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PURITAN MEDICAL

New Process to Create Artificial Cell Membranes Developed

By BiotechDaily International staff writers
Posted on 17 Oct 2013
Image: Quantitative deposition of lipid monolayers yielded vesicles with fluorescence variance in agreement with model predictions (Photo courtesy of Scripps Research Institute, via Nature Chemistry).
Image: Quantitative deposition of lipid monolayers yielded vesicles with fluorescence variance in agreement with model predictions (Photo courtesy of Scripps Research Institute, via Nature Chemistry).
Scientists have developed a highly programmable and controlled platform for preparing and experimentally studying synthetic cell-like membrane-enclosed structures.

Understanding the myriad biochemical roles of membranes surrounding cells and inside them requires the ability to prepare realistic synthetic versions of these complex multilayered structures, a long-standing challenge. In a study published in the journal Nature Chemistry, online September 29, 2013, scientists at The Scripps Research Institute (TSRI; Jupiter, FL, USA) describe an innovative method they have developed for studying cell-like membrane-enclosed vesicles—layer-by-layer phospholipid membrane assembly on microfluidic droplets, a route to structures with defined compositional asymmetry and lamellarity.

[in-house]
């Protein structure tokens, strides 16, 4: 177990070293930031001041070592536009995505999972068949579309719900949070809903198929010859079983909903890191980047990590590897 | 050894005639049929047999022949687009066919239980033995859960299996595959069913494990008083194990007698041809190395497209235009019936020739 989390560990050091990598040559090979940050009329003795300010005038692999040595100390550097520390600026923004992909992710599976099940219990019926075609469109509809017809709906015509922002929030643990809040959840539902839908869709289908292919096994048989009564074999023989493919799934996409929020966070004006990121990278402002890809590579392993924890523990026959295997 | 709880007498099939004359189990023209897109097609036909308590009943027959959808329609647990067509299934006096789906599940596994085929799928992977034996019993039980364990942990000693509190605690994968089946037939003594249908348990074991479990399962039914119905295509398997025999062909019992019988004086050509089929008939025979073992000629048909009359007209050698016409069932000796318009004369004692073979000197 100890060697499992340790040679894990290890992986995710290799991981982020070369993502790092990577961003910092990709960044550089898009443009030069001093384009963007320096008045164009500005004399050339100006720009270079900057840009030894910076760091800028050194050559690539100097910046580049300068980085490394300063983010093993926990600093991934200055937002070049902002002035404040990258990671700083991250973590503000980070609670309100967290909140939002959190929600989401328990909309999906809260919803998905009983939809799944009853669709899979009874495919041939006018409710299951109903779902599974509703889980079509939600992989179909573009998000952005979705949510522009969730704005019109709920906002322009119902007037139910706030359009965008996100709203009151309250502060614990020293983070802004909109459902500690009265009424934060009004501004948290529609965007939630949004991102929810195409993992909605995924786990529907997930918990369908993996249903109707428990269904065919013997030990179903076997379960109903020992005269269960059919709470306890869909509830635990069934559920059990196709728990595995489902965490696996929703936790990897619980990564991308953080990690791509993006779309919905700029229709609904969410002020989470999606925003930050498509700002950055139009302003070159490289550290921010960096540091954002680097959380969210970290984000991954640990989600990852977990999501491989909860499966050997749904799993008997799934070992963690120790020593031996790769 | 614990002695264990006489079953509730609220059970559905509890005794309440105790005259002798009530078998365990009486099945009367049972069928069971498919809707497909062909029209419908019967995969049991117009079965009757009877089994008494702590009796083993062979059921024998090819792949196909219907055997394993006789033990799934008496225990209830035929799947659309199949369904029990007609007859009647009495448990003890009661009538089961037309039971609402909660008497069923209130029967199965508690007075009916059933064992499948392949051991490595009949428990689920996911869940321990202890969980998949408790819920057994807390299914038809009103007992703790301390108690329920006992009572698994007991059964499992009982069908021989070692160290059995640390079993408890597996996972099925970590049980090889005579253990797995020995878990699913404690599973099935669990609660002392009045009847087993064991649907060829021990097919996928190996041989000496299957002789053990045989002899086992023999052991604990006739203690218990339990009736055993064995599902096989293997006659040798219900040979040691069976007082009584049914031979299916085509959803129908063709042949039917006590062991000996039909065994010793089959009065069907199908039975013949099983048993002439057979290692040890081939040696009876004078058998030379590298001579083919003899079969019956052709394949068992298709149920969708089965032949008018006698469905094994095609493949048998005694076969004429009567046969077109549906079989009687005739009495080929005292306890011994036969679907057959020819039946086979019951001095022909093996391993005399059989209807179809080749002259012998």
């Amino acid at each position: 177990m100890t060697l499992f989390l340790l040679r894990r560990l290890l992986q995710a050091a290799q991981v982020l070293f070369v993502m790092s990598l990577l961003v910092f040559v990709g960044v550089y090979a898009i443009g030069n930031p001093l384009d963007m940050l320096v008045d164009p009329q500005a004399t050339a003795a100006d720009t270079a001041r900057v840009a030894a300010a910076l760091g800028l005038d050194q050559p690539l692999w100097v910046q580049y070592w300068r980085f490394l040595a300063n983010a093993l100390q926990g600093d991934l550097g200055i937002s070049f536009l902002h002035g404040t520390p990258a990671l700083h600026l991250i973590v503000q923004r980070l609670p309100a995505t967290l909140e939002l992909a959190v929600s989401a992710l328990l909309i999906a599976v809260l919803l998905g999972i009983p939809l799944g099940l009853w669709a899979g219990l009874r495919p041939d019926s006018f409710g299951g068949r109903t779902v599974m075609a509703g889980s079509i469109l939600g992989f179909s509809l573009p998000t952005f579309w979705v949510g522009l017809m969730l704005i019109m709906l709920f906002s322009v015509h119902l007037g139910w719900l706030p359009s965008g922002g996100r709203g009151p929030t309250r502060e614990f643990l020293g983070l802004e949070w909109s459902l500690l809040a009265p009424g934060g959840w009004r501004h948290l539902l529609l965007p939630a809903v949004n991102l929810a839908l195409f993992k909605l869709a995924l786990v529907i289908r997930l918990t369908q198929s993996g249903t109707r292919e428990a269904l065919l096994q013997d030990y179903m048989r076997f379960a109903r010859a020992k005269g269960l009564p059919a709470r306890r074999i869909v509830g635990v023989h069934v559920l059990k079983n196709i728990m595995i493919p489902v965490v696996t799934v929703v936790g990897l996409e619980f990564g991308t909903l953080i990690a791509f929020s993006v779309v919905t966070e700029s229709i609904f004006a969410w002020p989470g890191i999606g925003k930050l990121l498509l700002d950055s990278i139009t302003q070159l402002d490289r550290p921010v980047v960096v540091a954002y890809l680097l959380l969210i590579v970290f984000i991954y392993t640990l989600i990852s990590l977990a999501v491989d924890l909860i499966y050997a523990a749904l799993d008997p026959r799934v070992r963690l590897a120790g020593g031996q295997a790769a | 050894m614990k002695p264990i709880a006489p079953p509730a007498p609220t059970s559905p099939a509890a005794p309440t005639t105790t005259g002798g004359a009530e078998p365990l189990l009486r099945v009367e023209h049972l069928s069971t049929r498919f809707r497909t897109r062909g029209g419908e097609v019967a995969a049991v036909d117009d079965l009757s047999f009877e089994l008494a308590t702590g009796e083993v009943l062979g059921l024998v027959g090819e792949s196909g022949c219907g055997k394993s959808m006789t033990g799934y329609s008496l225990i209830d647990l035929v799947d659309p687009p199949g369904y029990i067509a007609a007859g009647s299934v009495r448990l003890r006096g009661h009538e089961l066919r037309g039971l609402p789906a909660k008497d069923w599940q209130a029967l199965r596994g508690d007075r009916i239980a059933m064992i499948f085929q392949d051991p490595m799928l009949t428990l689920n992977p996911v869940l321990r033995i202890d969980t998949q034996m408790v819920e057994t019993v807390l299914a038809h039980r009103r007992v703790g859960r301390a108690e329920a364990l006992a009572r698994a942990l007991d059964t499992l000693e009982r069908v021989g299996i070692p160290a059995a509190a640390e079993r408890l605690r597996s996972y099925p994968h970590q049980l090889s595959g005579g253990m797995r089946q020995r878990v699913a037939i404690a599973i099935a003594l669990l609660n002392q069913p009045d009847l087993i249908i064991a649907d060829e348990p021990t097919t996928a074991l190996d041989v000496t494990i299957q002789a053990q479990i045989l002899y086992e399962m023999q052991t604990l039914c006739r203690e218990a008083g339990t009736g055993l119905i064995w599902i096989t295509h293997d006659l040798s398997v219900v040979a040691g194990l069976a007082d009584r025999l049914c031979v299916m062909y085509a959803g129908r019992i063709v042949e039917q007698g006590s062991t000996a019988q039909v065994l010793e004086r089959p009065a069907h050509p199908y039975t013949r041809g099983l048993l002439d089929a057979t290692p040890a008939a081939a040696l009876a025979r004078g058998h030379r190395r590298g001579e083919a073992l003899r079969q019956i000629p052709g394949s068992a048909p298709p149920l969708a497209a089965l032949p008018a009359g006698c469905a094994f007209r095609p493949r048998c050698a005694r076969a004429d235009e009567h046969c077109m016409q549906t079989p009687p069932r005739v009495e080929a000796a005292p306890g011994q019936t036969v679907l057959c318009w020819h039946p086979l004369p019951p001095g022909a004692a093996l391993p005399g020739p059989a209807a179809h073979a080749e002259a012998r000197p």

Starting with a technique commonly used to deposit molecules on a solid surface, Langmuir-Blodgett deposition, the scientists repurposed the approach to work on liquid objects. They engineered a microfluidic device containing an immobilized array of microscopic cups, each trapping a single droplet of water bathed in oil and lipids. The arrayed trapped droplets are then ready to serve as a foundation for building up a series of lipid layers like coats of paint. “Layer-by-layer membrane assembly allows us to create synthetic cells with membranes of arbitrary complexity at the molecular and supramolecular scale,” said TSRI Assistant Professor Brian Paegel, who authored the study with Research Associate Sandro Matosevic; “We can now control the molecular composition of the inner and outer layers of a bilayer membrane, and even assemble multilayered membranes that resemble the envelope of the cell nucleus.”

The lipid-coated water droplets are first bathed in water. As the water/oil interface encounters the trapped droplets, a second lipid layer coats the droplets and transforms them into unilamellar vesicles. Bathing the vesicles in oil/lipid deposits a third lipid layer, which is followed by deposition of a final layer of lipids. The final product after these three phase exchanges is an immobilized array of double-bilayer vesicles.

“The computer-controlled microfluidic circuits we have constructed will allow us to assemble synthetic cells not only from biologically derived lipids, but from any amphiphile and to measure important chemical and physical parameters, such as permeability and stability,” said Prof. Paegel.

Related Links:
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